What Is a Simplified Employee Pension Plan? How SEP IRAs Work

A Simplified Employee Pension IRA (SEP IRA) is a traditional IRA for self-employed people and small-business owners.
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What is a SEP IRA?

A SEP IRA, or Simplified Employee Pension, is a type of individual retirement plan geared towards helping business owners and self-employed individuals to save for retirement. It's similar to a traditional IRA, in that contributions are tax-deductible for the business. Investments grow tax-deferred until retirement, when distributions are taxed as income.

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SEP IRA contribution limits

In 2024, you can contribute up to $69,000 into to a SEP IRA, but there are limitations. SEP IRA annual contribution limits cannot exceed the lesser of:

  • 25% of compensation.

  • $69,000 in 2024.

The first limit, 25% of compensation, is also the limit for how much you can contribute for each eligible employee. The amount of compensation you can use to calculate the 25% limit is limited $345,000 in 2024. Employer contributions need to be made by the due date, including extensions, of your federal income tax return.

There's no catch-up contribution at age 50 and older for SEP IRAs.

SEP IRA rules: Who is eligible?

Generally, SEP IRAs are best for self-employed people or small-business owners with few or no employees.

Here's why: If you have employees whom the IRS considers eligible participants in your plan, you must contribute on their behalf, and those contributions must be an equal percentage of compensation to your own.

  • Eligible participants are employees who are 21 or older, have worked for you for at least three of the past five years, and have made a minimum of $750 in 2024. For example, if an employee worked for you in 2021, 2022 and 2023 and made $850, you would need to make a contribution for them for the 2024 plan years.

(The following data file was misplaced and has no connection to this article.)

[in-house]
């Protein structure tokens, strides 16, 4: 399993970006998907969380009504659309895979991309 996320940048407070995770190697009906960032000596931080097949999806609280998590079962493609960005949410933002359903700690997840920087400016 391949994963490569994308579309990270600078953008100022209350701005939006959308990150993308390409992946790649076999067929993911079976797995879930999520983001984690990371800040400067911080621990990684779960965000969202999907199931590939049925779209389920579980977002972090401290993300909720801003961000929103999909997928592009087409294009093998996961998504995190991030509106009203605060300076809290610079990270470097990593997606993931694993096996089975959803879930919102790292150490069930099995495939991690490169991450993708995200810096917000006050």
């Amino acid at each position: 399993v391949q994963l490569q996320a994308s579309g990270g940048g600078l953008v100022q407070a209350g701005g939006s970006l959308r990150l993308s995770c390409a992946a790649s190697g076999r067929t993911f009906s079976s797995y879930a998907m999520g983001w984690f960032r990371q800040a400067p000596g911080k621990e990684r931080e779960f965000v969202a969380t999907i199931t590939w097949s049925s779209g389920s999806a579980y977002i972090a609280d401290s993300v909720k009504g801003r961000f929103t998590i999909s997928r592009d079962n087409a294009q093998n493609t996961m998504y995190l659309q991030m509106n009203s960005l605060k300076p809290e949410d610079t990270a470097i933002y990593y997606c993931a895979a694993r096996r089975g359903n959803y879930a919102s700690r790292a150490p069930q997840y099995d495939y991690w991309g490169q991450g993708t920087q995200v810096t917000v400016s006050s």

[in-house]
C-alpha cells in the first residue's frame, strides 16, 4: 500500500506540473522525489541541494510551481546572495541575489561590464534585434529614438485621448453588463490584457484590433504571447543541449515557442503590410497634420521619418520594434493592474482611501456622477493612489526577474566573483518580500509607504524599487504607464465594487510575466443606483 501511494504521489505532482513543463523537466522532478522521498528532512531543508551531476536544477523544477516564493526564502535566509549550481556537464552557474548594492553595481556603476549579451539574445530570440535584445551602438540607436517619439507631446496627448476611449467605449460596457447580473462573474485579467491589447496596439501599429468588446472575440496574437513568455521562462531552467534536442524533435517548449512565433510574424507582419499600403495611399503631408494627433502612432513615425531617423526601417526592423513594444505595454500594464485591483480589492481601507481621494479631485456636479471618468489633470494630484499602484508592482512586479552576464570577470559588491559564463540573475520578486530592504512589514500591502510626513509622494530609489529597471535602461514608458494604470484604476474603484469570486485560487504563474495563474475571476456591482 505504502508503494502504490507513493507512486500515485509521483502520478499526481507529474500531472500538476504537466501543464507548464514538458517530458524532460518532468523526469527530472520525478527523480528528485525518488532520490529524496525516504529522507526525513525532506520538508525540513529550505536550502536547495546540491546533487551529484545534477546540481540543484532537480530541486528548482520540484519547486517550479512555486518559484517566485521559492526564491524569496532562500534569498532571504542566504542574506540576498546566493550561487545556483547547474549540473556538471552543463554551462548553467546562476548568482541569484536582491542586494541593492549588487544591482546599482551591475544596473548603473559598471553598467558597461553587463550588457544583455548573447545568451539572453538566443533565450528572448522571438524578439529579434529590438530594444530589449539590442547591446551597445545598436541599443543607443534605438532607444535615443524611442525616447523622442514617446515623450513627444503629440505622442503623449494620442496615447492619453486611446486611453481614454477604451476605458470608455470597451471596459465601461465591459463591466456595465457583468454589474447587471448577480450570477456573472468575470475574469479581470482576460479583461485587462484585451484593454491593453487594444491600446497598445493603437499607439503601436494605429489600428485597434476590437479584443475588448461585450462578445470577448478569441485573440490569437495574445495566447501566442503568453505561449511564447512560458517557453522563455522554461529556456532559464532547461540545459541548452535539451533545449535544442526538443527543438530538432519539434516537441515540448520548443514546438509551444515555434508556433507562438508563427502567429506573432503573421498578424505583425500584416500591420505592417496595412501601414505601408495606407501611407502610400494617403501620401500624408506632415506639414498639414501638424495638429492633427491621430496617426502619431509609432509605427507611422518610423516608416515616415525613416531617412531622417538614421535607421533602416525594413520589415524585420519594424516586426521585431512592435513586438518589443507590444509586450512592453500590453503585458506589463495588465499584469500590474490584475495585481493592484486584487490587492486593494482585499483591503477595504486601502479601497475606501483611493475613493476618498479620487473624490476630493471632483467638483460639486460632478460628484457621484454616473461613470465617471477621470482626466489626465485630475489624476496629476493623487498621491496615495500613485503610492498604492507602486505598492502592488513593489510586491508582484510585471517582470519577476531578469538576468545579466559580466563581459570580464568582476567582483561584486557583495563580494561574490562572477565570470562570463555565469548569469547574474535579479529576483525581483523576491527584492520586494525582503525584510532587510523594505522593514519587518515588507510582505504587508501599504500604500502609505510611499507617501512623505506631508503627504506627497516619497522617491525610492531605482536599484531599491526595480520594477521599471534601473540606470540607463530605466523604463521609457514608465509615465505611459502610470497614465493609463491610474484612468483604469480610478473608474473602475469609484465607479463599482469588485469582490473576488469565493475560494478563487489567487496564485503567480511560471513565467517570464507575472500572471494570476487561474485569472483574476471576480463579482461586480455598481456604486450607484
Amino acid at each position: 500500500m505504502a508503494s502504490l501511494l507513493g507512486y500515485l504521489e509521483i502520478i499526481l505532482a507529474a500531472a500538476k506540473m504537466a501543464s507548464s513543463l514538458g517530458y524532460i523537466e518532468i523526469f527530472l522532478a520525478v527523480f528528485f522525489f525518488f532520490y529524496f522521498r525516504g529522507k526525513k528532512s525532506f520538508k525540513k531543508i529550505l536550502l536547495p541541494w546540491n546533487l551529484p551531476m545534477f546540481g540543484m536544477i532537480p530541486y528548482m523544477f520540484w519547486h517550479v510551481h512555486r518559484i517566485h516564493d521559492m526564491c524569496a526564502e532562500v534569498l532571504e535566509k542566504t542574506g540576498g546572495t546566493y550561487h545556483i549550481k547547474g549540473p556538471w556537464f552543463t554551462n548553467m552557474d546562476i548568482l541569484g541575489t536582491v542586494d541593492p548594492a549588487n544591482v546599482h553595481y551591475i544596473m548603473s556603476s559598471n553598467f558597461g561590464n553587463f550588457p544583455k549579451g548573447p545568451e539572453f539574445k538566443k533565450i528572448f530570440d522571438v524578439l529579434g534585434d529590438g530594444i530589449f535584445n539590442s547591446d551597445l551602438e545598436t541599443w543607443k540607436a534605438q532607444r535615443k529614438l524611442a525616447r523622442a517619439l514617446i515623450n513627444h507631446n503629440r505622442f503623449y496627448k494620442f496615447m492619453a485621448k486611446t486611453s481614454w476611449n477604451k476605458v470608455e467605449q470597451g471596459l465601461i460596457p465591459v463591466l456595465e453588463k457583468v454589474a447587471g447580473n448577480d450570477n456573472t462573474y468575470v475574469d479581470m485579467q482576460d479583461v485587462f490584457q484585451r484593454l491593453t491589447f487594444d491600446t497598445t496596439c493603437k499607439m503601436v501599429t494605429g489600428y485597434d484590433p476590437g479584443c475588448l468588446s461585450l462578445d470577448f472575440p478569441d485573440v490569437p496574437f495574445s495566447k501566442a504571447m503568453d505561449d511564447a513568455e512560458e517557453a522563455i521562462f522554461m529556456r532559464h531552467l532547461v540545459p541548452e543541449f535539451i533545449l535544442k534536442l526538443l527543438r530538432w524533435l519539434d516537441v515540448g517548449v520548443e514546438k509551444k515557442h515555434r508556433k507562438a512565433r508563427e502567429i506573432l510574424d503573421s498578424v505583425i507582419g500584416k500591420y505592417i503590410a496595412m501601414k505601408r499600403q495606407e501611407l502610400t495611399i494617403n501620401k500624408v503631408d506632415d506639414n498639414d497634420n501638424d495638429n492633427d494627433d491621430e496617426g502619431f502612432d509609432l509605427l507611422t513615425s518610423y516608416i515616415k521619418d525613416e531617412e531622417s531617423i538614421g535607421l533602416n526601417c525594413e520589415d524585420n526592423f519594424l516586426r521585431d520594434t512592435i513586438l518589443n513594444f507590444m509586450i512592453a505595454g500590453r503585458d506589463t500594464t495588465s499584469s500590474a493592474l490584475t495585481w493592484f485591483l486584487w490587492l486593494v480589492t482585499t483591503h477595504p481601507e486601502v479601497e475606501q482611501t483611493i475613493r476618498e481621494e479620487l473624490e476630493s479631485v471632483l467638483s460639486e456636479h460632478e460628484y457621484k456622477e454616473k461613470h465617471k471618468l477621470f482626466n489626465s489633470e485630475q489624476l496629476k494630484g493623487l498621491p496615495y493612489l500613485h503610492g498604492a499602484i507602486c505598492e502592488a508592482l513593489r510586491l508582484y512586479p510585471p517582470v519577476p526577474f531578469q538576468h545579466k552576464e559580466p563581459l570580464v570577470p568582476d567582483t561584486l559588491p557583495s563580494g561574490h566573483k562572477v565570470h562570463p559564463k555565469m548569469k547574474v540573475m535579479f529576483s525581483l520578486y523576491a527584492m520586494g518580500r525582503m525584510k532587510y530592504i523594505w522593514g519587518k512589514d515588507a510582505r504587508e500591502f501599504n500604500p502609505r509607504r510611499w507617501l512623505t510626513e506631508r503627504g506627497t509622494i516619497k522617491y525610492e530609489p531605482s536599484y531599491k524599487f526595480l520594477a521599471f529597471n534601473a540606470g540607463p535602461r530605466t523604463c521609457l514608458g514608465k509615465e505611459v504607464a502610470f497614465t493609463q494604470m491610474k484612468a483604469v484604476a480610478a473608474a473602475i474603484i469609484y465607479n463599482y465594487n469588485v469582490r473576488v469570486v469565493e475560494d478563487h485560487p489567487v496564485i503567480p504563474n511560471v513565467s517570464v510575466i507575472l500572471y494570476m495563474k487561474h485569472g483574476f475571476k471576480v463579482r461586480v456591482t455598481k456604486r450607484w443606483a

• If you want to stash away 15% of your compensation for yourself, you must also contribute 15% of that employee's compensation to their plan. Note that this is just an example — SEP IRAs are subject to contribution limits listed above.

  • Employees own and control their own accounts.

Because of that rule requiring equal contributions as a percentage of compensation, a SEP IRA is generally best for self-employed people or small-business owners with few or no employees.

» Are you on track for retirement? Check our to find out

How does a SEP IRA work? The pros and cons



  • That high contribution limit of up to $69,000 in 2024.

  • Easy to set up and administer.

  • Can be combined with a traditional IRA or a Roth IRA.

  • Contributions are tax-deductible, including those made to employee accounts. You can deduct the lesser of your contributions or 25% of compensation, subject to the compensation cap ($345,000 in 2024). If you’re self-employed, your deduction is 25% of net self-employment income.

  • Flexibility: You don't have to commit to contributing every year.

  • No catch-up contribution for savers 50 or older.

  • No Roth version, which means you can't opt to pay taxes on contributions now and take distributions tax-free in retirement, as you can by choosing a Roth IRA.

  • Required proportional contributions for each eligible employee if you contribute for yourself.

  • Like traditional IRAs and 401(k)s, SEP IRAs require minimum distributions. Beginning in the year 2023, these must start at age 73.

  • Also like a traditional IRA, distributions before age 59½ are taxed as income and subject to a 10% penalty, unless the reason for the distribution satisfies one of the early withdrawal exceptions.

How do I open a SEP IRA?

It's easy to open a SEP IRA account online. The first step is to choose an account provider.

» Find the best IRA account for you

Then, the IRS outlines three steps for setting up your SEP IRA:

  1. Create a formal written agreement. You can do this with IRS Form 5305-SEP or through your account provider.

  2. Give eligible employees information about the SEP IRA. You can give them a copy of IRS Form 5305-SEP or get similar information through your account provider.

  3. Set up separate SEP IRAs for each eligible employee with the account provider.

How do I invest my SEP IRA?

Once you’ve opened the account, you can choose from the investments your account provider offers. The selection typically includes stocks, bonds and mutual funds. (It's possible to open an IRA at a bank, but generally you'll be limited to investing in certificates of deposit, which usually offer a lower return than a diversified group of stocks and bonds.)